Low Income Spay & Neuter
From 10AM - 3:30PM on Monday through Saturday, the Humane Society of Angelina County provides low income spay and neuter for your pet. Households under 30,000 per year income qualify. Here are the details:
Spay or neuter must be prepaid. HSAC needs proof of income and address. Address needs to match your drivers license or we need proof of recent local move. Light, gas, or water bill is accepted. $10 fee if you do not have proof of rabies vaccination.
When you qualify and prepay, we will give you a receipt for the low income spay and neuter clinic. Charge is based on your ability to pay. There is an additional charge for a female cat or dog that is pregnant or in heat. The clinic is located at West Loop Animal, and information will be provided at time of payment. The clinic requires a pet drop off of 8:30-9:00am and pickup is 3:30-4:00pm. Operating Tuesdays, Wednesdays, and Thursdays. Be prepared to take extra special care of your returning pet - they just had major surgery!
<$12,499 cost $35 for cat or dog regardless of gender
$12,5K - $19,999 cost $40 male cat, $45 female cat or any dog
$20-$30k cost $45 male cat, $50 female cat or any dog
Pet Health Information
WE TEST OUR DOGS FOR HEARTWORM AND TREAT THEM WITH HEARTGARD. Heartworm infection in apparently healthy animals is usually detected with blood tests for a heartworm substance called an "antigen" or microfilariae, although neither test is consistently positive until about seven months after infection has occurred.Heartworm infection may also occasionally be detected through ultrasound and/or x-ray images of the heart and lungs, although these tests are usually used in animals already known to be infected.Because heartworm disease is preventable, the AHS recommends that pet owners take steps now to talk to their veterinarian about how to best protect their pets from this dangerous disease. Heartworm prevention is safe, easy and inexpensive. While treatment for heartworm disease in dogs is possible, it is a complicated and expensive process, taking weeks for infected animals to recover. There is no effective treatment for heartworm disease in cats, so it is imperative that disease prevention measures be taken for cats.Usually, all but the most advanced cases of heartworm disease can be successfully treated in dogs. Currently, there are no products in the United States approved for the treatment of heartworm infection in cats. Cats have proven to be more resistant hosts to heartworm than dogs, and often appear to be able to rid themselves of infection spontaneously. Unfortunately, many cats tend to react severely to the dead worms as they are being cleared by the body, and this can result in a shock reaction, a life-threatening situation. Veterinarians will often attempt to treat an infected cat with supportive therapy measures to minimize this reaction; however it is always best to prevent the disease.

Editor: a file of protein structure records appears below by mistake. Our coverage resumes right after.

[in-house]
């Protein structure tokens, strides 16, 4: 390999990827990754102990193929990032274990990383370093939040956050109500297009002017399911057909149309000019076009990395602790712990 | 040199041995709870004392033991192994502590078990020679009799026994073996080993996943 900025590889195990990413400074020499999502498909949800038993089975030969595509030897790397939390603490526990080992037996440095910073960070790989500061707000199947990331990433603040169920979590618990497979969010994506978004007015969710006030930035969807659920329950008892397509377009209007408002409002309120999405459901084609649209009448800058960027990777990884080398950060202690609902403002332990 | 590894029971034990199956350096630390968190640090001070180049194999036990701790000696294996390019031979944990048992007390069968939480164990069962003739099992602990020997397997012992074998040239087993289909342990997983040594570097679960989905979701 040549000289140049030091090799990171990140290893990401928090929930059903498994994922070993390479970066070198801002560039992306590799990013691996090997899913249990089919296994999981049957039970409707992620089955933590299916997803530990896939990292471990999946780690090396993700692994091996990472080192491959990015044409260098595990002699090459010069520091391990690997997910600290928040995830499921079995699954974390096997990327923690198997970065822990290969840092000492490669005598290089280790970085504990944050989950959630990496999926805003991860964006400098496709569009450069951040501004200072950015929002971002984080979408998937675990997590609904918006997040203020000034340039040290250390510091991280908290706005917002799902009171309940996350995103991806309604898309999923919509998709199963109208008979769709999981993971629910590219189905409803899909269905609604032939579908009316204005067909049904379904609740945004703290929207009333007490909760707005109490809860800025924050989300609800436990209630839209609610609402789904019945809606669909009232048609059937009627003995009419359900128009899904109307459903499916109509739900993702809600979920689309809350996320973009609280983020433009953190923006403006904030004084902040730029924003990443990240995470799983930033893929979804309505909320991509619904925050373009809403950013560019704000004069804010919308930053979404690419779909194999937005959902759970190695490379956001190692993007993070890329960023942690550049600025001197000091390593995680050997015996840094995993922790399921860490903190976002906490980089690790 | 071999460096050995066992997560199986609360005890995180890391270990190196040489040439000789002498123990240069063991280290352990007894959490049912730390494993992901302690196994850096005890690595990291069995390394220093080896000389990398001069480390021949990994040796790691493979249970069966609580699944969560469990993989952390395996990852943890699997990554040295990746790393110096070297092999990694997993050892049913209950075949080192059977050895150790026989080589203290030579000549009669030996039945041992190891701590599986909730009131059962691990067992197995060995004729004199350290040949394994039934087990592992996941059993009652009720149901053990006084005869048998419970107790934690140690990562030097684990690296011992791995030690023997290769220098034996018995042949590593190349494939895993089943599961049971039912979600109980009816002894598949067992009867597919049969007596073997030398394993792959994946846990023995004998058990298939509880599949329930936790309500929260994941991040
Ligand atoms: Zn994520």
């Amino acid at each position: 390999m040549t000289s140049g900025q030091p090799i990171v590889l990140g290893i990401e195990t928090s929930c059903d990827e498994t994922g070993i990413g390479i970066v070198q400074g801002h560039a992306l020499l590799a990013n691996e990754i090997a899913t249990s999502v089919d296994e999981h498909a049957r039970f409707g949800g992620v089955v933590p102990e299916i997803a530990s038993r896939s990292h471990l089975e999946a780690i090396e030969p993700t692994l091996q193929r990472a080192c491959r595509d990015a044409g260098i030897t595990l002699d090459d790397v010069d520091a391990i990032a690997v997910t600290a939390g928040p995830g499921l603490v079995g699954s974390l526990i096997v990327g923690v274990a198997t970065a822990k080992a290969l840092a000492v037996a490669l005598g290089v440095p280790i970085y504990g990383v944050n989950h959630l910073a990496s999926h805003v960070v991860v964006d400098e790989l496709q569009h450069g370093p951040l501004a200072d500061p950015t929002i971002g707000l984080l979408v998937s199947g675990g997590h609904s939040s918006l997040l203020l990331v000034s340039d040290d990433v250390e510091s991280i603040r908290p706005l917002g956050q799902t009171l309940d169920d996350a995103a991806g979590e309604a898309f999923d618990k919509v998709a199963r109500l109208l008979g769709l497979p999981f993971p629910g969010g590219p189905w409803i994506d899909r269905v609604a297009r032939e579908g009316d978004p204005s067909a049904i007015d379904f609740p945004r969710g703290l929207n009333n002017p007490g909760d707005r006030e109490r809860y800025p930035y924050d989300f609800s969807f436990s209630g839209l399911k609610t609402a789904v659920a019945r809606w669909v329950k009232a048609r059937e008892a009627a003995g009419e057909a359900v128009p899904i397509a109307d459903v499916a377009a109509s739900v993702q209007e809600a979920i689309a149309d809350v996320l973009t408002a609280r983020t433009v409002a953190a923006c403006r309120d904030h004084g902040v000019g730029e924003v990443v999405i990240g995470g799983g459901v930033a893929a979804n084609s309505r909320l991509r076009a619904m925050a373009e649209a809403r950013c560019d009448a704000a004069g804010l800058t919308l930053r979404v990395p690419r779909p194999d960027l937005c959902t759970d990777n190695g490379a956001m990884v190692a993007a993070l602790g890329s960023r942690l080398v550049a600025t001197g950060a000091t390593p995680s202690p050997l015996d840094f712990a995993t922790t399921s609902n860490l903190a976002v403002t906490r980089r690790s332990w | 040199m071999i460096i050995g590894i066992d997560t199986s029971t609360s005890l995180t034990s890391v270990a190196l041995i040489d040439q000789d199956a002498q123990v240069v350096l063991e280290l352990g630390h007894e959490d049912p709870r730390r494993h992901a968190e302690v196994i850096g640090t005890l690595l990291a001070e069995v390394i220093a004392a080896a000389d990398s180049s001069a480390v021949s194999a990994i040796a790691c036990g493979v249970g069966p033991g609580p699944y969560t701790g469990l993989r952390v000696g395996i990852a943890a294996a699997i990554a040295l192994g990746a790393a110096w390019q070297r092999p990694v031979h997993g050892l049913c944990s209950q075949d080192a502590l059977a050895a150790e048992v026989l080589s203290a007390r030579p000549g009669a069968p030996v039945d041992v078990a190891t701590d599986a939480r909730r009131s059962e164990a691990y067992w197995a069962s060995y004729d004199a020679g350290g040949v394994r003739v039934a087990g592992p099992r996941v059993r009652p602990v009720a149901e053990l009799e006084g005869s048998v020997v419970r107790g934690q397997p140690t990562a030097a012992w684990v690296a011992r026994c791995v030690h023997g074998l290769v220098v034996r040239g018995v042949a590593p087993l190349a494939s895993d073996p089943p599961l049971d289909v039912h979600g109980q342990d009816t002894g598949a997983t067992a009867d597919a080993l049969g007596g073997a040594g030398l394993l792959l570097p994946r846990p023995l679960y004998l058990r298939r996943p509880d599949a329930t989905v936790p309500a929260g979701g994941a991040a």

WE TEST OUR CATS AND WILL NOT ADOPT OUT A CAT WITH FELV. Feline leukemia virus (FeLV) is a retrovirus that infects cats. FeLV can be transmitted between infected cats when the transfer of saliva or nasal secretions is involved. If not defeated by the animal’s immune system, the virus can be lethal. A disease caused by this virus is a form of cancer of the blood cells called lymphocytes (a leukemia).Cats infected with FeLV can serve as sources of infection. Transmission is related to the subgroup (see below). Cats can possibly pass the virus between themselves through saliva and close contact, by biting another cat, through a litter box or food dish used by an infected cat (rarely happens), and from milk during nursing. Transmission can also take place from an infected mother cat to her kittens, either before they are born or while they are nursing.Vaccines for FeLV are available (ATCvet code QI06AA01 and various combination vaccines), though no currently available vaccine offers 100% protection from the virus.